Although this may not be the case for all, most 18-year-olds are not self-reliant and have not gone through enough life experiences to fully understand the magnitude and ramifications of voting. As a 21-year-old, there is a greater chance that someone is fresh out of college, working a full-time job, paying for a place to live, and providing for themselves. Since at this age people have gained more experience being a member of society, they will cast much more educated and knowledgeable votes compared to a teenager. 

In general, voting is such a special liberty we have living in America, and we must work to ensure that it never gets taken for granted. This starts with eliminating the ability for 18-year-olds to vote, and instead raising the age to that of a much more well-informed citizen.


Preserve young voters’ rights by Myrna Cross

From the age of 13, kids are legally allowed to get a job. At 16, they can drive and even get married with parent permission. Yet, some still argue that the voting age should be raised from 18.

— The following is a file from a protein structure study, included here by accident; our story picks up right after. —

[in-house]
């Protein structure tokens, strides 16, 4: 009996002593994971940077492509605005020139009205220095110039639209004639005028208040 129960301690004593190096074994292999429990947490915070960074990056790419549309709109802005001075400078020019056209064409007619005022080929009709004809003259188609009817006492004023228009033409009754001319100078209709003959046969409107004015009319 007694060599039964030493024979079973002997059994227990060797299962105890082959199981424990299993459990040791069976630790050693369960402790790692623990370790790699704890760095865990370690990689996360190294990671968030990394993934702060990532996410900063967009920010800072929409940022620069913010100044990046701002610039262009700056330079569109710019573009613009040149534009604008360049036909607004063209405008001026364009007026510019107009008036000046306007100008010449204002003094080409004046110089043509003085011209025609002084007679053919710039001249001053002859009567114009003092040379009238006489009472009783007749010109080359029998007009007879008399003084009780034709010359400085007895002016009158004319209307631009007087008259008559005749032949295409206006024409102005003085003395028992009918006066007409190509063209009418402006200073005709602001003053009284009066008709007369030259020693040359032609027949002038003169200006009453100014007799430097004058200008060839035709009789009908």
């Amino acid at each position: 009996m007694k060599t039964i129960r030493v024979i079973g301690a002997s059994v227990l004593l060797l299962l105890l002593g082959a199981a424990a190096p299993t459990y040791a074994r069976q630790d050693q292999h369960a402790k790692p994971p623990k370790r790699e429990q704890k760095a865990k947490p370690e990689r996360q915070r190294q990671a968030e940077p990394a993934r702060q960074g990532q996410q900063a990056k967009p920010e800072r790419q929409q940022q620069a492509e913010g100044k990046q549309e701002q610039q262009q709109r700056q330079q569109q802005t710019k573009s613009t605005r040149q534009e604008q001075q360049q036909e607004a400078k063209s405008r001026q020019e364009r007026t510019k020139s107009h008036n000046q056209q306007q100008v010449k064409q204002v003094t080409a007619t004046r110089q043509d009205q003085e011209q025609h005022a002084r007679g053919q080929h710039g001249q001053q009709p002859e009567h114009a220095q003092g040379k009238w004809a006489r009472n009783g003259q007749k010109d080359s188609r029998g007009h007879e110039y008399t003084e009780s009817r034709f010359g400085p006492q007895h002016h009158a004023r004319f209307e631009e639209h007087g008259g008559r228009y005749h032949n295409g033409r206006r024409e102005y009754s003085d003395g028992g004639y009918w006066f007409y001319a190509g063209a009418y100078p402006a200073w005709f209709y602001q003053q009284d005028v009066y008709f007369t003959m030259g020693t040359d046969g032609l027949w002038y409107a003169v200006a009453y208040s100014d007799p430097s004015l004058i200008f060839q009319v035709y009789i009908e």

One of the biggest misconceptions about the legal voting age is that teenagers lack the ability to fully understand elections and vote fairly. However, this is not the case. Eighteen-year-olds are completely capable of making educated decisions and helping their country choose its leaders. 

In 1972, the 26th Amendment lowered the voting age to 18 because many felt it was unfair to ship young adults off to war, but not allow them to vote in elections. This law to allow young citizens to vote was put in place for a reason–to allow the voting process to be more progressive and give a voice to all U.S citizens. Taking this right away now would be detrimental to the progression of our country and a radical and unnecessary change.